defining behaviours (Re: Design Patterns for Erlang)

Ulf Wiger <>
Thu Feb 15 10:40:02 CET 2001


On Thu, 15 Feb 2001, Richard Carlsson wrote:

>There is a recent Master's thesis about design patterns and Erlang:
>
>    ftp://ftp.csd.uu.se/pub/papers/masters-theses/0178-ekstrom.pdf
>
>
>	/Richard Carlsson

Good thesis (I've just browsed it.)


I'm currently looking at how behaviours are defined.
Personally, I don't like the idea of poking into otp_internal.erl
in order to define a new behaviour. In practice, this means that 
users of OTP can't define their own patterns.

I would like to propose the following:

- The otp_internal:behaviours() function is simply scrapped.
  If a module defines a compiler directive -behaviour(B), then
  B should correspond to the name of the module implementing the
  behaviour.

- In each behaviour, export a function B:behaviour_info(Category),
  for example like this:


-module(gen_server).
...
-export([behaviour_info/1]).


behaviour_info(exports) ->
  [{init, 1}, {handle_call, 3}, {handle_cast, 2}, {handle_info, 2},
   {terminate, 2}, {code_change, 3}];
behaviour_info(_) ->
  [].


The catch-all clause is meant to facilitate additional categories.




Furthermore, I'd like to introduce the following requirement:

- A behaviour which wants a process must implement a function
  B:init_it/6, with the following arguments:

init_it(Starter, Parent, Name, Mod, Args, Options) ->
  ... % expected never to return


This is not a tough requirement to meet for existing behaviours.
Only two behaviours do not do this already: supervisor and 
supervisor_bridge. In supervisor_bridge, the function could look like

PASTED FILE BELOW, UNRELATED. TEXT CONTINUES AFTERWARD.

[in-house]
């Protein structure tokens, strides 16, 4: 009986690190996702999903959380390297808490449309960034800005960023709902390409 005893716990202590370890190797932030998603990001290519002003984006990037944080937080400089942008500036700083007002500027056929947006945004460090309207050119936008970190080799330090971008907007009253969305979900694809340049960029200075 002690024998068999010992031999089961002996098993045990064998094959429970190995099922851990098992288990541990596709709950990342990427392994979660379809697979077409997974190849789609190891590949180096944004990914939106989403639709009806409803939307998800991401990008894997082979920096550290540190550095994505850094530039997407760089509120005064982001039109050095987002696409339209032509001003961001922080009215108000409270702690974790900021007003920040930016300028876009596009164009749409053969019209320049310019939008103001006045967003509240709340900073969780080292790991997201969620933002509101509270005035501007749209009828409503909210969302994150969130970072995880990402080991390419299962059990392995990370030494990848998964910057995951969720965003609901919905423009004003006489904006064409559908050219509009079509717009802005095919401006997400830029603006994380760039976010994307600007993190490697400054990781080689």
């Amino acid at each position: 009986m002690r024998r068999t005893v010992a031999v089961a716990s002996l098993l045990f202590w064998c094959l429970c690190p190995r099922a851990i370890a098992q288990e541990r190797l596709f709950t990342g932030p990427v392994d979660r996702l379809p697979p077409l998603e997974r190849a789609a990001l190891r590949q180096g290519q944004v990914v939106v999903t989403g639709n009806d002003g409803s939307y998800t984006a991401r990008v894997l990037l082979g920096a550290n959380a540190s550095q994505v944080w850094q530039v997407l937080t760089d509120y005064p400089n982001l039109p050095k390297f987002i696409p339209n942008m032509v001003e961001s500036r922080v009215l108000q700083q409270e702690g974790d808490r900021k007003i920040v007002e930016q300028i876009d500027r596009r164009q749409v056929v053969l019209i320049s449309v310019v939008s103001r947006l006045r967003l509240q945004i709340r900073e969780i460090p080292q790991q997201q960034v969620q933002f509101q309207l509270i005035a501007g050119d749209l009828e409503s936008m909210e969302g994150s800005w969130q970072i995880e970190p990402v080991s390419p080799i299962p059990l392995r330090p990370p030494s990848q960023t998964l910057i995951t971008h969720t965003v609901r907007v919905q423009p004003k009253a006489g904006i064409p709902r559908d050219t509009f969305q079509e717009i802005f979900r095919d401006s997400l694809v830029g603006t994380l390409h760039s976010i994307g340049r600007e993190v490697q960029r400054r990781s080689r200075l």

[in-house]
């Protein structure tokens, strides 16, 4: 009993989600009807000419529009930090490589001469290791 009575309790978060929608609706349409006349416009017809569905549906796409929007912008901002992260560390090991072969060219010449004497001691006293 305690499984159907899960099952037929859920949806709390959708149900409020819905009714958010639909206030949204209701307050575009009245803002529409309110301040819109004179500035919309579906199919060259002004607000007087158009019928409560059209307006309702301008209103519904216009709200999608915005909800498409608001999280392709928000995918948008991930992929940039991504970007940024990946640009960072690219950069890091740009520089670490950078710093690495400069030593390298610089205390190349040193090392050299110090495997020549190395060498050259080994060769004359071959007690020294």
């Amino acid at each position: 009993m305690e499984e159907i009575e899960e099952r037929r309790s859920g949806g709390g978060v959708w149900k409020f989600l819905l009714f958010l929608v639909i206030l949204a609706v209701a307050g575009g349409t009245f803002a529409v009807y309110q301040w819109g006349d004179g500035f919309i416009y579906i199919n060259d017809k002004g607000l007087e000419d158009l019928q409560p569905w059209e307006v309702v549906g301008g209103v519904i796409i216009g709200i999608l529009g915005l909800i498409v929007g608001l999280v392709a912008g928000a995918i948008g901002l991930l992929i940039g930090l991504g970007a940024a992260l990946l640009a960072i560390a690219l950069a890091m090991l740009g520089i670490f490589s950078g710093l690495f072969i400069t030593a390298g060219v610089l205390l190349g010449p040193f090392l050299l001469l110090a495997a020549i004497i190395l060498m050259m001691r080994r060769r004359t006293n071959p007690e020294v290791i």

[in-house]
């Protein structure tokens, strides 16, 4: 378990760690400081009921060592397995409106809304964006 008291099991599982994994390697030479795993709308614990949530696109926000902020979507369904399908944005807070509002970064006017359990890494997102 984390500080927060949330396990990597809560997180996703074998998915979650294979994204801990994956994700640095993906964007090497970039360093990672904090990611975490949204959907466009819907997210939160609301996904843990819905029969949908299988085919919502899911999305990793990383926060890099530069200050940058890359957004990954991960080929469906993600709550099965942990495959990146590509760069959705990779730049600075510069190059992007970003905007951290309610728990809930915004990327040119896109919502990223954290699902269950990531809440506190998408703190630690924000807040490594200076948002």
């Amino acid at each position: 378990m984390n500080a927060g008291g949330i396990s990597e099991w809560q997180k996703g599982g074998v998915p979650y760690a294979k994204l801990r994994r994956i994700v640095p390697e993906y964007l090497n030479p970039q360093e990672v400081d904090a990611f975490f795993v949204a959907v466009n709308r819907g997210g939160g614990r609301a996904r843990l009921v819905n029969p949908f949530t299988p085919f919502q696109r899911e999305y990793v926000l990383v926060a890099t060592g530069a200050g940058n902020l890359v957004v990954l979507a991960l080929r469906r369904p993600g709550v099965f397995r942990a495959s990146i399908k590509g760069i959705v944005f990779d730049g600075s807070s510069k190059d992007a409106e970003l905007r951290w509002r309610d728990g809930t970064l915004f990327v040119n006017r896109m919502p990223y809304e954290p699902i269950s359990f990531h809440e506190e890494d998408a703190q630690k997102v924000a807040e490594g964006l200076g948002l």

this:

init_it(Starter, Parent, Name, Mod, Args, Options) ->
    IArgs = init_args(Args),
    gen_server:init_it(Starter, Parent, Name, Mod, IArgs, Options).


init_args([Mod, StartArgs]) ->
    [Mod, StartArgs, self];
init_args([Mod, StartArgs, Name]) ->
    [Mod, StartArgs, Name].


That is, the function essentially calls gen_server:init_it/6, since
supervisor_bridge is implemented as a gen_server.



Why do this?

Because I want to be able tell a supervisor to start a generic
server, or other behaviour, and have the supervisor take care of 
actually starting the process. Three immediate advantages come to 
mind:

- The supervisor can make sure that the process is started with 
  spawn_link(); Today, if a gen_server is started with e.g. 
  gen_server:start(), supervision will be ineffective (no link.)

- The supervisor is able to execute in the started process before
  handing over control to the behaviour. This way, the supervisor
  can e.g. log information about _why_ the process is started
  (initial start?, restart?, escalated restart?) -- something that
  is not possible today.

- The child start specification becomes more descriptive. Here's
  an example of what it could look like:

  {myServer, gen_server, 
   [{module, myServer},
    {args, []},
    {regname, {local, myServer}}],
   permanent, 2000, worker, [myServer]}

As you might have guessed, I've written such a supervisor.
I will post it shortly.

(As some of you know, we at AXD 301 also specify our permanent
processes in the .app file, and let a central start function take
care of building the supervision hierarchy. The reason for this is 
to make the process structure more visible.)


A still open issue is whether behaviours which do _not_ want a 
process should also be allowed? Actually, we have one already:
application. How would they be defined? Is there a need for 
additional rules?

Comments are welcome.

/Uffe
-- 
Ulf Wiger                                    tfn: +46  8 719 81 95
Senior System Architect                      mob: +46 70 519 81 95
Strategic Product & System Management    ATM Multiservice Networks
Data Backbone & Optical Services Division      Ericsson Telecom AB




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